|Dark and largely unsatisfying, At the End of Daybreak is difficult to recommend. And yet simply dismissing the film is equally difficult. Directed by Ho Yuhang (Rain Dogs) and serving as the closing film for the 6th Hong Kong Asian Film Festival, At the End of Daybreak is an accidental noir about some terribly unlikable people, whose greed, jealousy, obtuseness and anger lead to their presumed just desserts. Though these are disturbing situations, the characters are so distressingly recognizable that genuine pathos is achieved. Audiences looking for resolution or complete narratives may find At the End of Daybreak disappointing if not bewildering. However, discerning filmgoers should easily find value in this uncompromising and sometimes surprising little work.
Tuck (Tsui Tin-Yau) is 23 year-old Malaysian from a lower class family, who lives with his divorced mother (Kara Hui) and generally lays about doing nothing. He dates Ying (Ng Meng-Hui), a fifteen year-old schoolgirl whose quiet defiance defines her character. Their relationship is sexual but not one of exceptional affection, so it should be no surprise to Tuck that things go quickly south once her middle-class parents learn of their relationship. Threatening to charge Tuck with statutory rape, they instead blackmail him and his mother for more money than they have. Fittingly, situations spin out of control, and one bad turn begets another. In the end, maybe everyone should have just tried to get along.
At the End of Daybreak's story is simple, possessing few overtly shocking twists or turns. However, surprise does exist in how Ho chooses to tell his super-unhappy tale. There are many instances in the film that Ho could milk for violence or shock emotion, and yet he curiously looks away, instead showing the moments and details surrounding the film's most potent events. For example, one terrible act is never seen, with Ho concentrating on the tense build-up and the comedown, the actors showing an admirable lack of self-consciousness in portraying characters and situations that are ugly, pathetic and yet very credible. Unintentionally, even blindly, Ho's characters stumble headlong into tragedy, with their capacity for darkness surprising even them.
The film does possess violence, but it's strangely ancillary to the main action. One scene involves a sudden mother-son slap fight that resolves very little. And yet it's probably one of the film's most important scenes, revealing characters and relationships in an unexpected and effective way. Guilt, anger, shame and other terrible emotions are demonstrated indirectly but eloquently, the characters taking greater importance over pretension or thematic need. For example, Ying is the cause of the film's spiraling events, but she's a complex, real creation and not some screenwriter-crafted spark intended to start a flame. Her character is not simply defined; Ying's motivation isn't active, and is instead a confluence of emotions and situations that convince because they're so familiar. She may be the film's femme fatale, but she's one by accident, not design.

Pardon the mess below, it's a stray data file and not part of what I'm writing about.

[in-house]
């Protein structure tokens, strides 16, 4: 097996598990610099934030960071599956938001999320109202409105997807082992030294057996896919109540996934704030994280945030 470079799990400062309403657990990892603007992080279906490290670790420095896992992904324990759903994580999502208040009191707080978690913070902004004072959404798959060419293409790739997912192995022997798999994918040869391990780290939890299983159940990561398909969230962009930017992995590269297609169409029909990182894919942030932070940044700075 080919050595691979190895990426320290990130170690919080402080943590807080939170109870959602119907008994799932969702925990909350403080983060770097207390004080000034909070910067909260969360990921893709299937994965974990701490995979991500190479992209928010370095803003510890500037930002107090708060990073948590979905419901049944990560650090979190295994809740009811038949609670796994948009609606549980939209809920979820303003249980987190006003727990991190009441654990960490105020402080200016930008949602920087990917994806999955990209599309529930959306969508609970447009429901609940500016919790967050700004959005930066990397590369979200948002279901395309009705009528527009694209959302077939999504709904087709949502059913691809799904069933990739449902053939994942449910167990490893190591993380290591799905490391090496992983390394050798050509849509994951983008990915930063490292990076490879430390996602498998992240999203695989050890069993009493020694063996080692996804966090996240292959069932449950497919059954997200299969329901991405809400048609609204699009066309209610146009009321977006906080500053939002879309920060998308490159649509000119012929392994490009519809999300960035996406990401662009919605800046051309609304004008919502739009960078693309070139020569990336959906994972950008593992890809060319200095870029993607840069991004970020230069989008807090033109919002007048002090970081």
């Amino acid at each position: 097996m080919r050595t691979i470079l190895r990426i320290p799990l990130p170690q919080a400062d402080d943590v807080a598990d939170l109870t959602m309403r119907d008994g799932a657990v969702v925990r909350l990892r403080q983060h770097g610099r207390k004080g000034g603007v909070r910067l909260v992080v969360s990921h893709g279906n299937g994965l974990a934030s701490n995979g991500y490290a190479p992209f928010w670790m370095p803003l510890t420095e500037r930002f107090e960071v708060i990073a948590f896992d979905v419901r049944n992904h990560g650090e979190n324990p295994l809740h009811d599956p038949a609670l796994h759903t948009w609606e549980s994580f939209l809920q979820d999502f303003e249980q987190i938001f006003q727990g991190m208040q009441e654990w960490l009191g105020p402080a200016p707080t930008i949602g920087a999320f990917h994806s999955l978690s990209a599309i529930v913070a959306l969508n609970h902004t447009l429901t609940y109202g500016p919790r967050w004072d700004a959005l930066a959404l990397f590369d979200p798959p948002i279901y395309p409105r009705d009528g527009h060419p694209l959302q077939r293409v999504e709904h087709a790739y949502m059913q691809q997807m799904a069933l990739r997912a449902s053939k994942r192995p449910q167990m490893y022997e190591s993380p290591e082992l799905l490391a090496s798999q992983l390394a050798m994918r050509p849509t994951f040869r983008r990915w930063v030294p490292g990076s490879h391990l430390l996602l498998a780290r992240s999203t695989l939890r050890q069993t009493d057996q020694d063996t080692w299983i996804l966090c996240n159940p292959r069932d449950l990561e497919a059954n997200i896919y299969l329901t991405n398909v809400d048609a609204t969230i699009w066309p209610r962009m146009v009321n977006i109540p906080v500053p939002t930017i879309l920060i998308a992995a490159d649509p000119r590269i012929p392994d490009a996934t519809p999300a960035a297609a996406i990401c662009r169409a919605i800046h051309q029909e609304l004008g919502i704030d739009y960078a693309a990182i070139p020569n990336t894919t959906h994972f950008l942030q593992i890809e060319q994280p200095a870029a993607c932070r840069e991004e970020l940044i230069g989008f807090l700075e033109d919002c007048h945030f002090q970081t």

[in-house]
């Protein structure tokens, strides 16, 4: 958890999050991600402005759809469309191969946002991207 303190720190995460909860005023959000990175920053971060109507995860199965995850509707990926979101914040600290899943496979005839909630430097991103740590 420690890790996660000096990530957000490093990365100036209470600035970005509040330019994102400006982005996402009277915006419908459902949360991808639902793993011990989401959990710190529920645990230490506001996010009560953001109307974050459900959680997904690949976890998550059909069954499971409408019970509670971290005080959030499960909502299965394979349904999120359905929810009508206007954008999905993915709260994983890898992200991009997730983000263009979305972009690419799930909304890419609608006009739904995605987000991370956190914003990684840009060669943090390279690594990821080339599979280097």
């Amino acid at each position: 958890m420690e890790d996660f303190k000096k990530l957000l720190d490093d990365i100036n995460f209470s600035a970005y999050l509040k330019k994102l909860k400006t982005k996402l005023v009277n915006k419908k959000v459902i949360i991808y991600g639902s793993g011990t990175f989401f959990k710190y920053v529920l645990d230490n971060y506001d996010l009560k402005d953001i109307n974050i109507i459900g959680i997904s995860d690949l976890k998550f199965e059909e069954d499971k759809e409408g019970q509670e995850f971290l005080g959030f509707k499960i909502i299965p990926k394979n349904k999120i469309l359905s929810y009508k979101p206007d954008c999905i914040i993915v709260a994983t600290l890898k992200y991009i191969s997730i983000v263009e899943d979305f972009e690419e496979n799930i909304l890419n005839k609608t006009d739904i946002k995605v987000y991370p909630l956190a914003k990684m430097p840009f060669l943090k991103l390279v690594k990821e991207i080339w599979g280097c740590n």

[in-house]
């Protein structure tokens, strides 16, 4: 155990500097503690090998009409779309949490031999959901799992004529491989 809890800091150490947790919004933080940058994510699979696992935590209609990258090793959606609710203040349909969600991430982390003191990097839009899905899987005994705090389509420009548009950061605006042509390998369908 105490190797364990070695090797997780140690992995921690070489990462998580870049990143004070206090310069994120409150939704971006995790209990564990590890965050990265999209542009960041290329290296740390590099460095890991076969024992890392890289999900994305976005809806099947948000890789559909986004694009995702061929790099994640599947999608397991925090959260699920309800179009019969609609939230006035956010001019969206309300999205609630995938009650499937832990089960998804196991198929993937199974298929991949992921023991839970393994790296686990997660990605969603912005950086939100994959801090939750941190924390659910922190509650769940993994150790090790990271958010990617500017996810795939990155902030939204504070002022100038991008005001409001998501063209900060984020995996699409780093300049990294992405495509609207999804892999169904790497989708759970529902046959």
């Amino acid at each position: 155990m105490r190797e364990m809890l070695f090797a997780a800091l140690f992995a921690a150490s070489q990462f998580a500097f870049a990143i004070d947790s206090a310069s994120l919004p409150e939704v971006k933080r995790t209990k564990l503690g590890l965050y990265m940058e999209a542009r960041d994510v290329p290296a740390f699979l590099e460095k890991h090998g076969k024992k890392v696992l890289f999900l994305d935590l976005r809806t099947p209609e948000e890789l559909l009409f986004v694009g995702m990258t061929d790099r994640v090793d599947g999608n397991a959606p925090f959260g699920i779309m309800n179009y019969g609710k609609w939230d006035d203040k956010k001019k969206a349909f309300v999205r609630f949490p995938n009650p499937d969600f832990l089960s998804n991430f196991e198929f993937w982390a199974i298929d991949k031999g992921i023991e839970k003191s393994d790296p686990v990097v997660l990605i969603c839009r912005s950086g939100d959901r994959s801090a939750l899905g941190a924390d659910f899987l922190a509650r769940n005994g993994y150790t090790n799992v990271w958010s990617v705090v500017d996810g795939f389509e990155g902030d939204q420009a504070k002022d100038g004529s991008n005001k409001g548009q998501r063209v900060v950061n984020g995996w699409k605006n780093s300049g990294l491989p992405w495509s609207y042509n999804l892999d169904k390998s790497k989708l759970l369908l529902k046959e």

The characters that Ho creates seem real - but perhaps too real. Character arc doesn't exist here at all, and as such the film doesn't deliver a journey that most audiences would warm to. At the End of Daybreak's meaning is ultimately not overt; this isnít a film about how some choices should not be made, or how following the Golden Rule would be much better than blindly serving oneself. Ho Yuhang basically creates a situation and characters and lets them play out as they might, free of manipulation or obvious editorializing. Style here is spare; music is practically non-existent, shorts run above average length, and urgency is seemingly never created through technique. Ho's guiding hand is practically invisible, but the tension that he creates startles in its quiet ability to affect.
Aiding Ho are his actors. Tsui Tin-Yau's Tuck is immature and temperamental, but the actor gives him an almost sad sympathy. Young Ng Meng-Hui is a fine counterpart as Ying, earning understanding while also remaining appropriately unlikable. As Tuck's mother, Kara Hui owns her role, bringing a real depth of emotion to her relationship with her son. Their relationship carries a slightly disturbing edge in its closeness, but Ho deftly avoids turning their bond into unnecessary sensationalism. The mother-son relationship is actually the film's key, providing the film with its payoff. Unfortunately, that payoff is subtle - so subtle, in fact, that one could easily not notice it. Like last year's subtle office romance Claustrophobia (also a closing film at the Hong Kong Asian Film Festival), At the End of Daybreak is compelling and also frustrating, its revelations mostly wordless or offscreen, with little audience reward beyond stark, silent filmmaking excellence. There's genuine thought and effective technique here, and even without a satisfying storyline or forthcoming themes, what Ho Yuhang creates is accomplished, powerful and very worthwhile.
(Kozo, reviewed at the Hong Kong Asian Film Festival, 2009)